The document was received by NFL Network’s Tom Pelissero, and it reportedly stated that anyone who refuses to wear a tracker will be fined $14,650, and refusing to submit a necessary COVID-19 test will be fined $50,000.
Unvaccinated players are nonetheless subjected to the most stringent protocols, as they are compelled to wear masks at all times, including while lifting weights in the weight room and during sessions “unless when doing so would interfere with their ability to engage in athletic activity.”
Nonetheless, certain teams, such as the Washington Football Club, have a vaccination percentage of just over 50% among their players.
According to Pelissero, 85% of the league’s players have received at least one dosage of the COVID-19 vaccination.
Vaccination has been controversial among certain athletes and coaches.
“I may die of covid, but I’d rather die genuinely living,” Bills wide receiver Cole Beasley said on Twitter. Mark Cuban offered to purchase Beasley’s wife Pfizer shares if the wide receiver got vaccinated, and he promoted the vaccine on his social media platforms.
In a since-deleted tweet, Cardinals wide receiver DeAndre Hopkins stated the NFL’s new policy on COVID-19 outbreaks and immunization are making him “worry” about his future in the league.
Hopkins stated in a now-deleted tweet, “Never thought I’d say this, but being put in a position to hurt my team because I don’t want to take the vaccine is making me wonder my future in the NFL.”
These enhanced guidelines come just days after the league told clubs that if an epidemic of unvaccinated players happened and the game could not be postponed, forfeits would be imposed.
In addition, the league told ESPN’s Jenna Laine that any unvaccinated athletes who breach COVID-19 regulations this season will be fined $14,650.
Further NFL coverage:

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According of COVID-19 procedures, the Minnesota Vikings have named Phil Rauscher as their new offensive line coach; Rick Dennison remains with the organization.

Rick Dennison was fired as a Vikings assistant coach after refusing to take the COVID vaccine, according to Michael Eaves.
Would more NFL coaches choose unemployment over vaccines? (1:49)
(1:49) The Minnesota Vikings announced on Tuesday that Phil Rauscher will take over as offensive line coach from Rick Dennison this season.
Dennison, who has not been inoculated against COVID-19, will continue to serve as a senior offensive adviser for the team.
The squad has also hired Ben Steele as an assistant offensive line coach.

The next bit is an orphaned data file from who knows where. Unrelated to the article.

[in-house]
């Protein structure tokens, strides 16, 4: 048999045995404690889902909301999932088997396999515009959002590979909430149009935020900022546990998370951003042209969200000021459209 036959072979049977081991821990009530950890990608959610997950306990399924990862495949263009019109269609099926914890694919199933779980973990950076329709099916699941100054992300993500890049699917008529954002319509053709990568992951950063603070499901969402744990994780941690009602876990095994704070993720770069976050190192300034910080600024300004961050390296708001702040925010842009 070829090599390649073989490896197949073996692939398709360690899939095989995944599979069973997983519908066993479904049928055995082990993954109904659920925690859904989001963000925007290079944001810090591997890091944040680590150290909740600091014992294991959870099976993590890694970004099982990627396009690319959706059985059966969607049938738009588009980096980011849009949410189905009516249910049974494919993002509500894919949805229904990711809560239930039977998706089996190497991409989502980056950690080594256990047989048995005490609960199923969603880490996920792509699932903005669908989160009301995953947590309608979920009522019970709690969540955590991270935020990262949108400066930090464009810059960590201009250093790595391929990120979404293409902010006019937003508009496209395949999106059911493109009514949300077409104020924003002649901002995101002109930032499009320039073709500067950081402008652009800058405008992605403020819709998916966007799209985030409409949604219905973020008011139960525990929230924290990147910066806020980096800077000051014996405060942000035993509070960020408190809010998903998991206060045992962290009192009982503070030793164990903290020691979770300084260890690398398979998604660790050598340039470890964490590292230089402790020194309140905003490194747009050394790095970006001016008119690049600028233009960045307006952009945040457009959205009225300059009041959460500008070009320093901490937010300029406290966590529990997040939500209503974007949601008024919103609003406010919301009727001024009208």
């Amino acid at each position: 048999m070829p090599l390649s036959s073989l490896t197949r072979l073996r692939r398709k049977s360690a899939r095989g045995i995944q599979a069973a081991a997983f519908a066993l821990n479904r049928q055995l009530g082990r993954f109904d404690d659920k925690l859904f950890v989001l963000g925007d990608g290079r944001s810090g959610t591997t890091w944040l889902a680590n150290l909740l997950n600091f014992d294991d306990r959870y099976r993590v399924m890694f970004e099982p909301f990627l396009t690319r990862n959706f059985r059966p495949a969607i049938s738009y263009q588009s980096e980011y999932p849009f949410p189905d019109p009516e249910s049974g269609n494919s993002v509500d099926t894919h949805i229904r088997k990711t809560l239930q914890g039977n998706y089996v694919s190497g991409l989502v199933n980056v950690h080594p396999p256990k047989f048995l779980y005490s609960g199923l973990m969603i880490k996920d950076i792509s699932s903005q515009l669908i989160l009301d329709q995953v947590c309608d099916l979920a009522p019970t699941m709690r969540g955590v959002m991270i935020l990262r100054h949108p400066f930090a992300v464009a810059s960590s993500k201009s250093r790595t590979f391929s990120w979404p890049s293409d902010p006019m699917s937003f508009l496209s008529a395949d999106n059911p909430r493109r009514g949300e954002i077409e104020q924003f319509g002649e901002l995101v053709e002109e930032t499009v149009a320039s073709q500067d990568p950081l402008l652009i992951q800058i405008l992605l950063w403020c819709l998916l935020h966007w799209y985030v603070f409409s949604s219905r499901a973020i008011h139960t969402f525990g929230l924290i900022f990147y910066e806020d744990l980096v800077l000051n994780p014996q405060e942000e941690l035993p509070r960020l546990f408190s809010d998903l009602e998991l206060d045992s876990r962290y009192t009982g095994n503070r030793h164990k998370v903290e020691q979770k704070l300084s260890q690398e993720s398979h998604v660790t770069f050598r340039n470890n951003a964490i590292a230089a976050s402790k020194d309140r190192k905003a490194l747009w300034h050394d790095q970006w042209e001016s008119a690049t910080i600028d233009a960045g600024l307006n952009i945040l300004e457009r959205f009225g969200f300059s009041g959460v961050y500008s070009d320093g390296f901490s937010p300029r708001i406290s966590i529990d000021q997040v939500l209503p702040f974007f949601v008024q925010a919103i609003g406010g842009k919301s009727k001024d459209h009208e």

Dennison had been ruled out by ESPN on Friday because he hadn’t been vaccinated, but the Vikings later indicated they were in talks with him about the NFL’s COVID-19 guidelines.
Dennison has spent the previous two seasons as the Vikings’ offensive line coach and run-game coordinator.
All Tier 1 employees, including coaches, front-office executives, equipment managers, and scouts, must receive the vaccine.
Players are not forced to obtain the COVID-19 vaccination, but they will be subjected to tight measures during training camp and during the season, which those who have been vaccinated will be able to avoid.
Any unvaccinated Tier 1 staff member must demonstrate a valid religious or medical reason for not obtaining the vaccine, according to a document distributed by the NFL last summer.
Coaches who lose their Tier 1 designation are barred from being on the field, in conference rooms, or having direct dealings with players.
Courtney Cronin of ESPN contributed to this story.

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COVID-19 violations will result in a $14,500 punishment for unvaccinated players.

The NFL has told ESPN’s Jenna Laine that unvaccinated players will be fined $14,650 if they breach COVID-19 rules this season.
The clarification comes after Buccaneers head coach Bruce Arians was quoted in the Tampa Bay Times as saying he would fine his players “$14,000 on the spot every time he isn’t wearing a mask or is following a protocol.” Arians told ESPN in a text message that it wasn’t his policy, but rather “league standards.”
Brian McCarthy, an NFL spokesman, told ESPN that the number is correct and that it is a league rule.
This comes just two days after the NFL announced that in the case of a COVID-19 cancellation, forfeitures will be enforced.
Also, some players and coaches have expressed reservations about getting immunized.
Rick Dennison, the offensive line coach for the Minnesota Vikings, was fired after refusing to take the vaccine.
Tom Pelissero of NFL Network got the NFL’s COVID-19 protocols for the next season in June, which included player sanctions.
Although the $14,650 charge for a protocol violation was not stated, a fee for contact tracing infractions was.